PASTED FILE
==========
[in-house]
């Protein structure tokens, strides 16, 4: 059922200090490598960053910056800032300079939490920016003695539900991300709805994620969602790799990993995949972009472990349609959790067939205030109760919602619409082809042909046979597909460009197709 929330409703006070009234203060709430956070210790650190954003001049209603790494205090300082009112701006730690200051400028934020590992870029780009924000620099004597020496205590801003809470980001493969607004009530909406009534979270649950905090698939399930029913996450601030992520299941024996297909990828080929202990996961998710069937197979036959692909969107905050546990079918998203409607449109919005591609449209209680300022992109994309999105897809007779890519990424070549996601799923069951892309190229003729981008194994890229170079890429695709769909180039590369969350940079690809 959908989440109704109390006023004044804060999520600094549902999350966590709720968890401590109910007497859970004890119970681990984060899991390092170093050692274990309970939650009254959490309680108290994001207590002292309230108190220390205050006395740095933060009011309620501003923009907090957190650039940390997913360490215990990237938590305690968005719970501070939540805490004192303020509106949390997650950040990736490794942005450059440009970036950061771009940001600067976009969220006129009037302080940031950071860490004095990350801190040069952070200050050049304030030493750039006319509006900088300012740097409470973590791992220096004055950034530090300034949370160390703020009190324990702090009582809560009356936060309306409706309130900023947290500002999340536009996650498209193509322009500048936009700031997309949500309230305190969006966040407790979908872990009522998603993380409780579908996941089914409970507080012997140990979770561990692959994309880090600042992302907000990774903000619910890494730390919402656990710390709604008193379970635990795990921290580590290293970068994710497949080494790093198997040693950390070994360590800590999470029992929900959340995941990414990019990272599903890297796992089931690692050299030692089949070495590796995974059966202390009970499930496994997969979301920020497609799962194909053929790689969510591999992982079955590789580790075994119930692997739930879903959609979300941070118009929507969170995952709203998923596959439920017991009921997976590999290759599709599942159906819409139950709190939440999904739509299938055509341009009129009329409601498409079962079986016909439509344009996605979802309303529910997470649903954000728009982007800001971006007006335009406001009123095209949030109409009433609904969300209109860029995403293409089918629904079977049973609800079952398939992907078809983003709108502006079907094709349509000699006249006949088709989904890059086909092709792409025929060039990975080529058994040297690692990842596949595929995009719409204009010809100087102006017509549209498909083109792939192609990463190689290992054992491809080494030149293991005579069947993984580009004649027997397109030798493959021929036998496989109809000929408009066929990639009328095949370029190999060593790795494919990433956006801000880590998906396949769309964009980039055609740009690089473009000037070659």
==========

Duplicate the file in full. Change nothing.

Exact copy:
[in-house]
């Protein structure tokens, strides 16, 4: 059922200090490598960053910056800032300079939490920016003695539900991300709805994620969602790799990993995949972009472990349609959790067939205030109760919602619409082809042909046979597909460009197709 929330409703006070009234203060709430956070210790650190954003001049209603790494205090300082009112701006730690200051400028934020590992870029780009924000620099004597020496205590801003809470980001493969607004009530909406009534979270649950905090698939399930029913996450601030992520299941024996297909990828080929202990996961998710069937197979036959692909969107905050546990079918998203409607449109919005591609449209209680300022992109994309999105897809007779890519990424070549996601799923069951892309190229003729981008194994890229170079890429695709769909180039590369969350940079690809 959908989440109704109390006023004044804060999520600094549902999350966590709720968890401590109910007497859970004890119970681990984060899991390092170093050692274990309970939650009254959490309680108290994001207590002292309230108190220390205050006395740095933060009011309620501003923009907090957190650039940390997913360490215990990237938590305690968005719970501070939540805490004192303020509106949390997650950040990736490794942005450059440009970036950061771009940001600067976009969220006129009037302080940031950071860490004095990350801190040069952070200050050049304030030493750039006319509006900088300012740097409470973590791992220096004055950034530090300034949370160390703020009190324990702090009582809560009356936060309306409706309130900023947290500002999340536009996650498209193509322009500048936009700031997309949500309230305190969006966040407790979908872990009522998603993380409780579908996941089914409970507080012997140990979770561990692959994309880090600042992302907000990774903000619910890494730390919402656990710390709604008193379970635990795990921290580590290293970068994710497949080494790093198997040693950390070994360590800590999470029992929900959340995941990414990019990272599903890297796992089931690692050299030692089949070495590796995974059966202390009970499930496994997969979301920020497609799962194909053929790689969510591999992982079955590789580790075994119930692997739930879903959609979300941070118009929507969170995952709203998923596959439920017991009921997976590999290759599709599942159906819409139950709190939440999904739509299938055509341009009129009329409601498409079962079986016909439509344009996605979802309303529910997470649903954000728009982007800001971006007006335009406001009123095209949030109409009433609904969300209109860029995403293409089918629904079977049973609800079952398939992907078809983003709108502006079907094709349509000699006249006949088709989904890059086909092709792409025929060039990975080529058994040297690692990842596949595929995009719409204009010809100087102006017509549209498909083109792939192609990463190689290992054992491809080494030149293991005579069947993984580009004649027997397109030798493959021929036998496989109809000929408009066929990639009328095949370029190999060593790795494919990433956006801000880590998906396949769309964009980039055609740009690089473009000037070659």